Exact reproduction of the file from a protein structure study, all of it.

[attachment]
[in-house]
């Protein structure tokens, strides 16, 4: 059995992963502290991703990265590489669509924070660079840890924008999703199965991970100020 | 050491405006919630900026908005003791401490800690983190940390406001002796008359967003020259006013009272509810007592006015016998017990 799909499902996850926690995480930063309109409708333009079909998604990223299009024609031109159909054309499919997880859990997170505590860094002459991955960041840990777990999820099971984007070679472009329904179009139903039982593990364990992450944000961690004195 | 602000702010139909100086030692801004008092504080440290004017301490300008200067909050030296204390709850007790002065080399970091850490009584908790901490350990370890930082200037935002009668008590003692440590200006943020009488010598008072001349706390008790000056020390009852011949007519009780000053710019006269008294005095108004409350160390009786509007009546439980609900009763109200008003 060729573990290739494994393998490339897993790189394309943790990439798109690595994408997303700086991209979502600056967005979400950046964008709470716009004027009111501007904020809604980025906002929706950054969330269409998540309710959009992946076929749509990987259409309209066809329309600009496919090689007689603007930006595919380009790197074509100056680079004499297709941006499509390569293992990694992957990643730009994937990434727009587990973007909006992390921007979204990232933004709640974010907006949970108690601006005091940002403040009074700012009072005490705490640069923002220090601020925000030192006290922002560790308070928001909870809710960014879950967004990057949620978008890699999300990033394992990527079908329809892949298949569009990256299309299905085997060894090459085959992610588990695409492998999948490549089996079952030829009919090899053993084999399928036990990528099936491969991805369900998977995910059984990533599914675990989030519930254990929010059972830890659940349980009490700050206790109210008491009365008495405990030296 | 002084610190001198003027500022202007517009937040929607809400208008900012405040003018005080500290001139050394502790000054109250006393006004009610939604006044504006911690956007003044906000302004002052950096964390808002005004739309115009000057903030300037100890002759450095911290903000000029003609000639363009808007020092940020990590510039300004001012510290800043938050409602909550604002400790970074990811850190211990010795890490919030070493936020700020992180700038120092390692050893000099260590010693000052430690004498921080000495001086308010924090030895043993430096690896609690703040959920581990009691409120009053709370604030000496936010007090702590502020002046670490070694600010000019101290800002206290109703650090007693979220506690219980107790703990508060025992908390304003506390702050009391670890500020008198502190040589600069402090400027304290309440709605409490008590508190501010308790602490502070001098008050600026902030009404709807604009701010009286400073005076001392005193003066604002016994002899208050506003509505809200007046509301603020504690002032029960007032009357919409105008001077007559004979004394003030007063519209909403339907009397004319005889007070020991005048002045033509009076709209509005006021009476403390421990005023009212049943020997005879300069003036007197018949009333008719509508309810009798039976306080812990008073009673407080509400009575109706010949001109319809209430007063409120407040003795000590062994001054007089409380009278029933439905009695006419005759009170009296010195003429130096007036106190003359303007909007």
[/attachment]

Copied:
[in-house]
């Protein structure tokens, strides 16, 4: 059995992963502290991703990265590489669509924070660079840890924008999703199965991970100020 | 050491405006919630900026908005003791401490800690983190940390406001002796008359967003020259006013009272509810007592006015016998017990 799909499902996850926690995480930063309109409708333009079909998604990223299009024609031109159909054309499919997880859990997170505590860094002459991955960041840990777990999820099971984007070679472009329904179009139903039982593990364990992450944000961690004195 | 602000702010139909100086030692801004008092504080440290004017301490300008200067909050030296204390709850007790002065080399970091850490009584908790901490350990370890930082200037935002009668008590003692440590200006943020009488010598008072001349706390008790000056020390009852011949007519009780000053710019006269008294005095108004409350160390009786509007009546439980609900009763109200008003 060729573990290739494994393998490339897993790189394309943790990439798109690595994408997303700086991209979502600056967005979400950046964008709470716009004027009111501007904020809604980025906002929706950054969330269409998540309710959009992946076929749509990987259409309209066809329309600009496919090689007689603007930006595919380009790197074509100056680079004499297709941006499509390569293992990694992957990643730009994937990434727009587990973007909006992390921007979204990232933004709640974010907006949970108690601006005091940002403040009074700012009072005490705490640069923002220090601020925000030192006290922002560790308070928001909870809710960014879950967004990057949620978008890699999300990033394992990527079908329809892949298949569009990256299309299905085997060894090459085959992610588990695409492998999948490549089996079952030829009919090899053993084999399928036990990528099936491969991805369900998977995910059984990533599914675990989030519930254990929010059972830890659940349980009490700050206790109210008491009365008495405990030296 | 002084610190001198003027500022202007517009937040929607809400208008900012405040003018005080500290001139050394502790000054109250006393006004009610939604006044504006911690956007003044906000302004002052950096964390808002005004739309115009000057903030300037100890002759450095911290903000000029003609000639363009808007020092940020990590510039300004001012510290800043938050409602909550604002400790970074990811850190211990010795890490919030070493936020700020992180700038120092390692050893000099260590010693000052430690004498921080000495001086308010924090030895043993430096690896609690703040959920581990009691409120009053709370604030000496936010007090702590502020002046670490070694600010000019101290800002206290109703650090007693979220506690219980107790703990508060025992908390304003506390702050009391670890500020008198502190040589600069402090400027304290309440709605409490008590508190501010308790602490502070001098008050600026902030009404709807604009701010009286400073005076001392005193003066604002016994002899208050506003509505809200007046509301603020504690002032029960007032009357919409105008001077007559004979004394003030007063519209909403339907009397004319005889007070020991005048002045033509009076709209509005006021009476403390421990005023009212049943020997005879300069003036007197018949009333008719509508309810009798039976306080812990008073009673407080509400009575109706010949001109319809209430007063409120407040003795000590062994001054007089409380009278029933439905009695006419005759009170009296010195003429130096007036106190003359303007909007």